Member-owned electric cooperatives and public power districts belong to a nationwide network that touches millions of families each day. Besides providing electricity to keep homes, farms, businesses and schools well lighted, comfortable and running efficiently, those co-ops and districts help make communities better while finding ways to meet their members needs.
It’s not just the line crews you see on the roads or up the poles repairing wires, or the member services clerks you greet you when you pay your bills who make a difference. They’re supported by finance, information services, insurance and technology specialists working for member-owned utilities across the country.
Keeping safety in mind
“Safety is first and foremost, for our members and for our members’ members,” said Chad Ogren, vice president of sales and marketing at Federated Rural Electric Insurance Exchange.
The Shawnee, Kansas insurance cooperative provides insurance for electric cooperatives. It also maintains a team of risk management specialists who constantly analyze the challenges faced by co-ops serving rural and exurban communities.
“The training and education materials and information that we provide along with the support of our safety and loss prevention team supports an overall culture of safety,” said Ogren. “This allows our members to focus on their business of providing safe, affordable and reliable energy to their members.”
Smoother service silently
Busy signals and unanswered phones can be frustrating for consumers, but digital communications is helping to make that a thing of the past.
“Serving customers through web and mobile apps such as SmartHub® allows for bill payment and leading-edge customer communications 24 hours a day and seven days a week,” said Jasper Schneider, vice president of member and industry at National Information Solutions Cooperative (NISC).
St. Louis-based NISC is a technology support cooperative that helps electric co-ops with innovative technology solutions like apps members use to communicate with their electric co-ops, public power districts and telecommunications cooperatives.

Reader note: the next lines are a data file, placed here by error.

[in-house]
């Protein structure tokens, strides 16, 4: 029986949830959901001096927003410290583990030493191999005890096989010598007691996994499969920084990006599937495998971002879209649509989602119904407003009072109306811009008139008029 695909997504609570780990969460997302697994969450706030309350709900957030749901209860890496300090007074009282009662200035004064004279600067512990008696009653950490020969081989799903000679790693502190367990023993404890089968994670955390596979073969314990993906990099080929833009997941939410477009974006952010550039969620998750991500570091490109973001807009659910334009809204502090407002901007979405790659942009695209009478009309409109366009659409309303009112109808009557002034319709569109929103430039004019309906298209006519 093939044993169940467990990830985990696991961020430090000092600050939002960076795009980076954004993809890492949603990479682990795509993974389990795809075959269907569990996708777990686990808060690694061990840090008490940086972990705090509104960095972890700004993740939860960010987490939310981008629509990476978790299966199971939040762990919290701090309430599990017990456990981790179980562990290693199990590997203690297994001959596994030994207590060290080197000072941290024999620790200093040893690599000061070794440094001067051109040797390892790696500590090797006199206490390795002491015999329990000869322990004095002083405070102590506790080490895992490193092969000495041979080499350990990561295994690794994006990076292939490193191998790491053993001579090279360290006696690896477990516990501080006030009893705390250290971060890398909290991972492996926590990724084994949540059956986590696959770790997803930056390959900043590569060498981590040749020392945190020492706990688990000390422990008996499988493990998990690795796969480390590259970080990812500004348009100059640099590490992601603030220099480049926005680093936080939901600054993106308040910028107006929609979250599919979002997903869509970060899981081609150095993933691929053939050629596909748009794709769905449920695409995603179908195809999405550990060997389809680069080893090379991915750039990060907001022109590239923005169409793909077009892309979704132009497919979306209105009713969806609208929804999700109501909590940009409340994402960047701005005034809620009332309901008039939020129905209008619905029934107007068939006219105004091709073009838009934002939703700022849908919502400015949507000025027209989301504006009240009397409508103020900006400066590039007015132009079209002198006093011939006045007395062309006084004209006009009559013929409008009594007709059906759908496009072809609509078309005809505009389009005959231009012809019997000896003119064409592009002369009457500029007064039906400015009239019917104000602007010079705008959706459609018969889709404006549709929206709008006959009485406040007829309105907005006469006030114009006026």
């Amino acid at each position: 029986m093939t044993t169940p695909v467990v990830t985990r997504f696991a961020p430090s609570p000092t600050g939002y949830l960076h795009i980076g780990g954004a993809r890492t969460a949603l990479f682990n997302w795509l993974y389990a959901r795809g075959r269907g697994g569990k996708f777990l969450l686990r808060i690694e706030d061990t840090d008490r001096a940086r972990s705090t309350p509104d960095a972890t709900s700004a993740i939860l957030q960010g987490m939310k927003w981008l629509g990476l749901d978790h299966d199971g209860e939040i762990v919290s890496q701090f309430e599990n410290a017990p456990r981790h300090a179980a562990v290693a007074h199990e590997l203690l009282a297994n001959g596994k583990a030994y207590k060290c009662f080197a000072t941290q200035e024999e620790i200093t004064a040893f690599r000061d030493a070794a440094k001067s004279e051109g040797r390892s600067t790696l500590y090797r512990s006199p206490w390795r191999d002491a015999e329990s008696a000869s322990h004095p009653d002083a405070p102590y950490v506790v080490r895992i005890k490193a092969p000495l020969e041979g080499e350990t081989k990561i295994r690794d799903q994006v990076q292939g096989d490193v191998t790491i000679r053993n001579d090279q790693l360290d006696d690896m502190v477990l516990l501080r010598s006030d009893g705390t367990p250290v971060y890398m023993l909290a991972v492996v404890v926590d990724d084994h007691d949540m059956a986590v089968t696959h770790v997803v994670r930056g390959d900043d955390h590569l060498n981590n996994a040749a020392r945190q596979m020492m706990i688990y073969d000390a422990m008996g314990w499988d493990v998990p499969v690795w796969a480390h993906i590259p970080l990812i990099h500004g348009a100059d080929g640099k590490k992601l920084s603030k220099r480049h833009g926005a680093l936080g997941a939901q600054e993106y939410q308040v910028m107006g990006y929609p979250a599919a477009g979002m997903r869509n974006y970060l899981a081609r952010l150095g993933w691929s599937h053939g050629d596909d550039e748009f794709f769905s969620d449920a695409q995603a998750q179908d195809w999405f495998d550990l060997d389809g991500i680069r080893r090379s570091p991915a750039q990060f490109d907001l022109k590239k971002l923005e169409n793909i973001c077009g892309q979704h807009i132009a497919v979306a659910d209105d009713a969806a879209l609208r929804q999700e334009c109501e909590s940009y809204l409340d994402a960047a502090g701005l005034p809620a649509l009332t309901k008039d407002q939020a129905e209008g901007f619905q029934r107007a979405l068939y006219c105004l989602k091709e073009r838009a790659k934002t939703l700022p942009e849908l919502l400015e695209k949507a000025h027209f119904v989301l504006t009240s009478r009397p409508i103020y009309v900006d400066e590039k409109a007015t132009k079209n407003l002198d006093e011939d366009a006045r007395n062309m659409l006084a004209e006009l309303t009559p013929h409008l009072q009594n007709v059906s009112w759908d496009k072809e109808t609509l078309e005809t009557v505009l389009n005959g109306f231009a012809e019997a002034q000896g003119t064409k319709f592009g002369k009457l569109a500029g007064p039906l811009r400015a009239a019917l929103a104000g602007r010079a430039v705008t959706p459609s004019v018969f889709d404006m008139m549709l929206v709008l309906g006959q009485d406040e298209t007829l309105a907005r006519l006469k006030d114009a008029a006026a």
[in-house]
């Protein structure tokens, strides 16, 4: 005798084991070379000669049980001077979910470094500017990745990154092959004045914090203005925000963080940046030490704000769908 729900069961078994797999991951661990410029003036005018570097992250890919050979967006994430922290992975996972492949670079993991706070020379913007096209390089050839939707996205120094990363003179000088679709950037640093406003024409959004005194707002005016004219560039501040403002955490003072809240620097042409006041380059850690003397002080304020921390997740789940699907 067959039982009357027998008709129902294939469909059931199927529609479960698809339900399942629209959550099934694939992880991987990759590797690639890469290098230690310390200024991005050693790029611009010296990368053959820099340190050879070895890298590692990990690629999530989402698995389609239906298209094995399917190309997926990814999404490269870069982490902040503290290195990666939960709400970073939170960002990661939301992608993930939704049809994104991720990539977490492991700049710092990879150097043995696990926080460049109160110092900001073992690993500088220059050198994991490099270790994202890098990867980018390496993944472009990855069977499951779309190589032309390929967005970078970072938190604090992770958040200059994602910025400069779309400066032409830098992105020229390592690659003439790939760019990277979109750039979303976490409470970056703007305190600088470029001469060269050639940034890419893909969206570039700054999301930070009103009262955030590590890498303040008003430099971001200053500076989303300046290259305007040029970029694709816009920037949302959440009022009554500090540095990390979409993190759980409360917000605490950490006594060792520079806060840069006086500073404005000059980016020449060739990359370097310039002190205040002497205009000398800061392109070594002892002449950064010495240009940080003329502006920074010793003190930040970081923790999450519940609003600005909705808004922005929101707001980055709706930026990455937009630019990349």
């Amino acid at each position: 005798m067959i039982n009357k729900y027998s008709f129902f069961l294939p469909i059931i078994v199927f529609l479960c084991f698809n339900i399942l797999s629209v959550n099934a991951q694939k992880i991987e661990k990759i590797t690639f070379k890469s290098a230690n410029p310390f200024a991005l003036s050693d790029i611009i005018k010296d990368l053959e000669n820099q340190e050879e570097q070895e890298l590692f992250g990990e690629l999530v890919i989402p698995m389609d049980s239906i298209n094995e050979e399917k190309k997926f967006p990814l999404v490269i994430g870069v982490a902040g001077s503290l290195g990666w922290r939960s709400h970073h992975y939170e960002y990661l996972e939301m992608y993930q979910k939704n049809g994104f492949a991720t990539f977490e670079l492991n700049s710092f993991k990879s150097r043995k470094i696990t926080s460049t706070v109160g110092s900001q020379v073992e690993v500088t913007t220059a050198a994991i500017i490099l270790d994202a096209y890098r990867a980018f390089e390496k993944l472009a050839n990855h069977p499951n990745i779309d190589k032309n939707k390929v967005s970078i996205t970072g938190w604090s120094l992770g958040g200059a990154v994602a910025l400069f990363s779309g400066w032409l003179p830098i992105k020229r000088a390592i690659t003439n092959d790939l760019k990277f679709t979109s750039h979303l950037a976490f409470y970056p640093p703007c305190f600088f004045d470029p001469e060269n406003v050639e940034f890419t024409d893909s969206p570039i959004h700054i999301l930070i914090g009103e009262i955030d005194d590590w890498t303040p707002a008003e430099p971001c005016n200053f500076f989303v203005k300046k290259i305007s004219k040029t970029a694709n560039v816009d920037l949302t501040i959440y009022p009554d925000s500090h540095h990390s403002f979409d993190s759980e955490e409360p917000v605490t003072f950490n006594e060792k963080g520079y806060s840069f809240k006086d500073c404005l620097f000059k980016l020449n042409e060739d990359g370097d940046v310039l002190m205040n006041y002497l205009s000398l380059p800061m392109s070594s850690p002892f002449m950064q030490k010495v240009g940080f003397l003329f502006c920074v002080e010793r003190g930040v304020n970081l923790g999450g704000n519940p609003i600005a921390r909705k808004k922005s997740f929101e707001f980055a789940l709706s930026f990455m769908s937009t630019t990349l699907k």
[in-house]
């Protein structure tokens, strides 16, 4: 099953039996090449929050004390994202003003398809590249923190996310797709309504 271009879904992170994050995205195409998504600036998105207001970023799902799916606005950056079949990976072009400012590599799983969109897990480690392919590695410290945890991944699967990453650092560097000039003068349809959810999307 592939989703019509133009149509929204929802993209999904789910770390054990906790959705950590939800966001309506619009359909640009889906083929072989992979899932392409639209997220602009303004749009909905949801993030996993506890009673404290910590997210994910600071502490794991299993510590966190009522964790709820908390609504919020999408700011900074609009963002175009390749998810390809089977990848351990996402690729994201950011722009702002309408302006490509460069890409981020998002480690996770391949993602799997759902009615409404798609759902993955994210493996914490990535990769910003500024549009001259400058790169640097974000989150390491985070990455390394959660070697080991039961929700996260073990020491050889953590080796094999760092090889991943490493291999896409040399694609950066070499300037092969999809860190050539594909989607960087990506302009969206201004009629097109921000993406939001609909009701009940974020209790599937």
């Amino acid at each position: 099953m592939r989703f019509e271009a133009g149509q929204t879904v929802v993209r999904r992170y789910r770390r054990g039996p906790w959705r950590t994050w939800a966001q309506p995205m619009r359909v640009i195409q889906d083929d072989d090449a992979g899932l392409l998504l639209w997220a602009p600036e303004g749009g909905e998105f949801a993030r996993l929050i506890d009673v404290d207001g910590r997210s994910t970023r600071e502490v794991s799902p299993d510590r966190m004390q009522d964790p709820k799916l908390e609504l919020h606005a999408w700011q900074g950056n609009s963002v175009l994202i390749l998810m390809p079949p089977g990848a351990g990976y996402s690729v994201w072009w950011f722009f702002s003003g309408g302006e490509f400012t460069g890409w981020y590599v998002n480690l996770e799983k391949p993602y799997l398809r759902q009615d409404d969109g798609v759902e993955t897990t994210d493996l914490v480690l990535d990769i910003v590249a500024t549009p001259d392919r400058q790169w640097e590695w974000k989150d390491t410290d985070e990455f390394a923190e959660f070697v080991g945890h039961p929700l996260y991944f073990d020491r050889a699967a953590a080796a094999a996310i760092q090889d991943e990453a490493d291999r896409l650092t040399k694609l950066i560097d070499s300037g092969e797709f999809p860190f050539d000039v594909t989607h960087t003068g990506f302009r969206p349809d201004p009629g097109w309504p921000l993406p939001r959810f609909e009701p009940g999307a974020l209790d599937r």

As the only lender created and owned by electric cooperatives, Dulles, Virginia-based National Rural Utilities Cooperative Finance Corporation (CFC) provides member borrowers with the capital and industry-leading financial products they need to succeed in an increasingly complex utility environment.
“We take our lead from the electric co-op network,” says Joel Allen, CFC senior vice president of member services. “When our members come to us with ideas and projects, we listen and respond with flexible solutions.”
Beyond core lending, CFC also plays a key role in preserving USDA’s Rural Economic Development Loan and Grant Program (REDL&G).
Financial support is essential to keeping infrastructure projects moving along – projects that create jobs and sustain economic growth – and that’s the role CoBank helps to fill for rural power, water and communications providers throughout the United States.
“Our mission is to serve as a dependable provider of credit and other value-added financial services to agriculture and rural infrastructure businesses for the benefit of rural America,” said Jo Solonika, vice president of corporate communications for Denver-based CoBank.
“We consistently demonstrate our focus on rural America and do our utmost to be a trusted advisor and partner for our customers who are responsible for keeping folks all across the country connected to the critical services they need,” said Solonika.
In 2016 alone, CoBank contributed more than $8 million to charitable organizations operating in the communities their customers serve.
Doing business with your electric cooperative by telephone can be more convenient than visiting a member services office, and adding voice communication to the process can make it painless.
Southeastern Data Cooperative (SEDC) is helping electric cooperatives of all sizes harness interactive voice response technology to improve member services. The Atlanta-based information technology co-op’s cloud-based AutoCue IVR® service dramatically expands a utility’s communications capabilities.
“IVR can handle any number of consumer calls simultaneously so customer service can easily handle even high-call events, such as major outages,” says Robin Vogt, director of communications with SEDC.
Derrill Holly writes on cooperative issues for the National Rural Electric Cooperative Association, the Arlington, Va.-based service arm of the nation’s 900-plus consumer-owned, not-for-profit electric cooperatives.